A cash flow statement has three sections: operating, investing, and financing activities.

Operating activities describe what happens to the cash flow after it comes in through sales or you deliver a product or service. This section deals with revenue and expenses.

Investing activities refer to cash flow generated by selling or buying assets. These assets can include physical property, such as vehicles, specialized tools, or real estate properties, and non-physical property, like a patent. It’s worth noting that these purchases must be made with available funds and not through debt.

Financing activities record cash flow coming from equity financing or debt.

The critical term to understand here is “cash flow.” Some people can mistake cash flow for profit, but they don’t mean the same thing. A company’s profit is the difference between the company’s revenue and expenses. On the other hand, cash flow refers to the money that comes into your business and goes out of it. 

A cash flow statement uses that money flow to describe company activities. It can inform the business owner about particular activities that are incredibly profitable based on how much cash they generate. However, having a positive cash flow doesn’t always equate to profitability. This paradox can be understood better when you compare a cash flow statement to other financial statements.

Annual Report

Large public companies publish annual reports to their shareholders to keep them informed about critical financial and operational conditions. They usually create them with a touch of storytelling, including images and infographics, as well as written copy describing the company’s achievements, benchmarks, and activities. An annual report aims to provide a detailed insight into the primary goals of a business and its mission.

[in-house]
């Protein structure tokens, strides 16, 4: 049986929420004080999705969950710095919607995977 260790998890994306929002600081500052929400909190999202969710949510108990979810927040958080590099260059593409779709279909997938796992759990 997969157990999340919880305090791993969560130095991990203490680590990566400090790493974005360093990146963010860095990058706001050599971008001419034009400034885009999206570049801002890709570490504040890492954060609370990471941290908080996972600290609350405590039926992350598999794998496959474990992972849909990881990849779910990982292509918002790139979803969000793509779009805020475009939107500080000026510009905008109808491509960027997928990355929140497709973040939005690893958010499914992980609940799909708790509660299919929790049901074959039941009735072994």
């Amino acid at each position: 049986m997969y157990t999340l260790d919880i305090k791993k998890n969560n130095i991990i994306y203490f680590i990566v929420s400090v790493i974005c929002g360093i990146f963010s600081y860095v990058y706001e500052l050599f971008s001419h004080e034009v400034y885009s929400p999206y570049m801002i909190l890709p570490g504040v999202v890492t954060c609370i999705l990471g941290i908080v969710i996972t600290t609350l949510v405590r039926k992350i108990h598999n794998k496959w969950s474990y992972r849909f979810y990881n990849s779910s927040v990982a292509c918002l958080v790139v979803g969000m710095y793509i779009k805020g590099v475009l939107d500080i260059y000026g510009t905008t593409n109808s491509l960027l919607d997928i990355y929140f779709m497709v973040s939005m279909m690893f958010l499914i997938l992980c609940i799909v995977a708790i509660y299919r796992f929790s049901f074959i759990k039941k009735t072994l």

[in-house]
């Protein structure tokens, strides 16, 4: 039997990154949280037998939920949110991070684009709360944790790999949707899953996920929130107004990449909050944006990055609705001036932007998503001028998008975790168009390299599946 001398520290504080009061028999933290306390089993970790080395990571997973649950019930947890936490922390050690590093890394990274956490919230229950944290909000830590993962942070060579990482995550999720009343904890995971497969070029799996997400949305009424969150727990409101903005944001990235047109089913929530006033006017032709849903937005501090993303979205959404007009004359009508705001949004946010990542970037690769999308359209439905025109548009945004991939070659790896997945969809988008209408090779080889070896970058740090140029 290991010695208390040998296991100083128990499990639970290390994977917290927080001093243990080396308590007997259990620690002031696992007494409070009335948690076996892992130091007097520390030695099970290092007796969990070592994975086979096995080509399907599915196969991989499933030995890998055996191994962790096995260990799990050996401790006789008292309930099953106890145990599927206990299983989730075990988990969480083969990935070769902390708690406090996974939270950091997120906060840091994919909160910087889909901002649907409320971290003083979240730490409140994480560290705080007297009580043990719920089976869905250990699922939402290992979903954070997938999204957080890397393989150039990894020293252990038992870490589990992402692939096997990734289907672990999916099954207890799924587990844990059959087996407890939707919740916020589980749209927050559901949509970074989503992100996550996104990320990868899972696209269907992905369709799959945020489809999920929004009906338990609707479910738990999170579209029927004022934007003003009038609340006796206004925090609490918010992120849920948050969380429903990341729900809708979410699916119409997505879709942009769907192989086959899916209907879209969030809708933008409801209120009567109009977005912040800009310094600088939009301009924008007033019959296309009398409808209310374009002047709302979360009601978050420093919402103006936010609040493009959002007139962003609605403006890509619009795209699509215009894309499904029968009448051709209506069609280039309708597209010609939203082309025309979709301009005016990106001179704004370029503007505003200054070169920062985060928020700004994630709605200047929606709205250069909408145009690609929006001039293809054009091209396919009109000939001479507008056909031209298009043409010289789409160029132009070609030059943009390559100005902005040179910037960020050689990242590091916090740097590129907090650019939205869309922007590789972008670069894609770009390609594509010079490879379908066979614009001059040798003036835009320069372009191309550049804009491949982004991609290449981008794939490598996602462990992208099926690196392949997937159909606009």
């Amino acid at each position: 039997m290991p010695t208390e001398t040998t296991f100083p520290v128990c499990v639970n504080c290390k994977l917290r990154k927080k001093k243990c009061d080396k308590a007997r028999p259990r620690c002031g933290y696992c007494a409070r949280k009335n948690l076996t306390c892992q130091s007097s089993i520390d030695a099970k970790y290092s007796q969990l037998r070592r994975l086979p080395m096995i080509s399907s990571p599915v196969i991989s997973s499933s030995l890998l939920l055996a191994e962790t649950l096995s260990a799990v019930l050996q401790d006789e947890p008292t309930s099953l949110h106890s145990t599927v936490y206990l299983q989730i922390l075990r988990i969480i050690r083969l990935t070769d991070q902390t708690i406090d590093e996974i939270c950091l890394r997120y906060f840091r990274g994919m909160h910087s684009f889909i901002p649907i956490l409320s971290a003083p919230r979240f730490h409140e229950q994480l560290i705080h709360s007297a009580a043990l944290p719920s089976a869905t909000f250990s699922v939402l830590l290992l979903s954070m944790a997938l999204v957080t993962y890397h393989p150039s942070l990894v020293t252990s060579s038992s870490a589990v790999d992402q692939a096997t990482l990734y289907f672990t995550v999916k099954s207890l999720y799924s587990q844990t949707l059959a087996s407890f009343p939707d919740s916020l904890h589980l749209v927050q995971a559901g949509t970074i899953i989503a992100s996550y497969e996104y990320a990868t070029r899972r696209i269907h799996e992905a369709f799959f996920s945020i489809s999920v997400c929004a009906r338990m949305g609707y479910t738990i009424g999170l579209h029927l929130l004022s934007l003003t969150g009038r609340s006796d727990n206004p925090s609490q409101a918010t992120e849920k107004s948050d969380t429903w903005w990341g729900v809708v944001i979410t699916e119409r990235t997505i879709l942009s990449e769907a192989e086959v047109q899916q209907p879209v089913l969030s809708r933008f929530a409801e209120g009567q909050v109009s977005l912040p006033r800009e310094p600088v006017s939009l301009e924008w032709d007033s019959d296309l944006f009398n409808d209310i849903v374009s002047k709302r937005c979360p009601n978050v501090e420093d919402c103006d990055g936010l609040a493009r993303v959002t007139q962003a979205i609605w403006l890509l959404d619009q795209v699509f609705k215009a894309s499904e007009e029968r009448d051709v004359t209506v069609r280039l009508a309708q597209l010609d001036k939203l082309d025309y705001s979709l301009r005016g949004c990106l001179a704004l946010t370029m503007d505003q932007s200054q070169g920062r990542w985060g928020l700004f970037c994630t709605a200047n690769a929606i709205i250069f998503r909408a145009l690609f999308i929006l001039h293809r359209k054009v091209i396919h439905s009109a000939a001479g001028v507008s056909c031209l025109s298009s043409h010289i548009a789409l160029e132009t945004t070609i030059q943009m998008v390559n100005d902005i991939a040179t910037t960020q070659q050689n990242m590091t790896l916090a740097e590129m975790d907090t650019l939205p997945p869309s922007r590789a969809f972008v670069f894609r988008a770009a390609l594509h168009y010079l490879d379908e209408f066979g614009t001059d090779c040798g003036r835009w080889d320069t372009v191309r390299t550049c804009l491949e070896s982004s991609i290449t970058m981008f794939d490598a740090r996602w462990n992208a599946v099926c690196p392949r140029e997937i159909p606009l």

When it comes to the information contained within this document, a company presents its financial data with all of the other statements. These include the cash flow, income statements, and balance sheet. 

Public companies in the U.S. are also required to provide a 10-K report. This report describes various details about the company’s financial state, including operations, market activity, corporate agreements, fiscal activity, opportunities, and potential risks.

Determine Your Company’s Direction With Financial Statements 

Financial statements contain all the information you need to make reliable future projections and well-informed decisions. 

Although the various reports might seem complex to grasp at first, they’ll become relatively straightforward to read with some practice. Understanding your financial statements is well worth the effort. With all of the relevant information available, you’ll be able to make the necessary adjustments to keep your business moving forward.

Business owners who don’t learn about these statements might struggle to determine if their companies are making a profit. Once you learn how to read the essential financial statements, you’ll know how to plan for future growth and maintain your operations at an optimal level.

However, you’ll need access to proper reporting software to do all of this, and Swyft Books might be just the solution you need. If you’d like to see our service in action, don’t hesitate to sign up for a free trial today.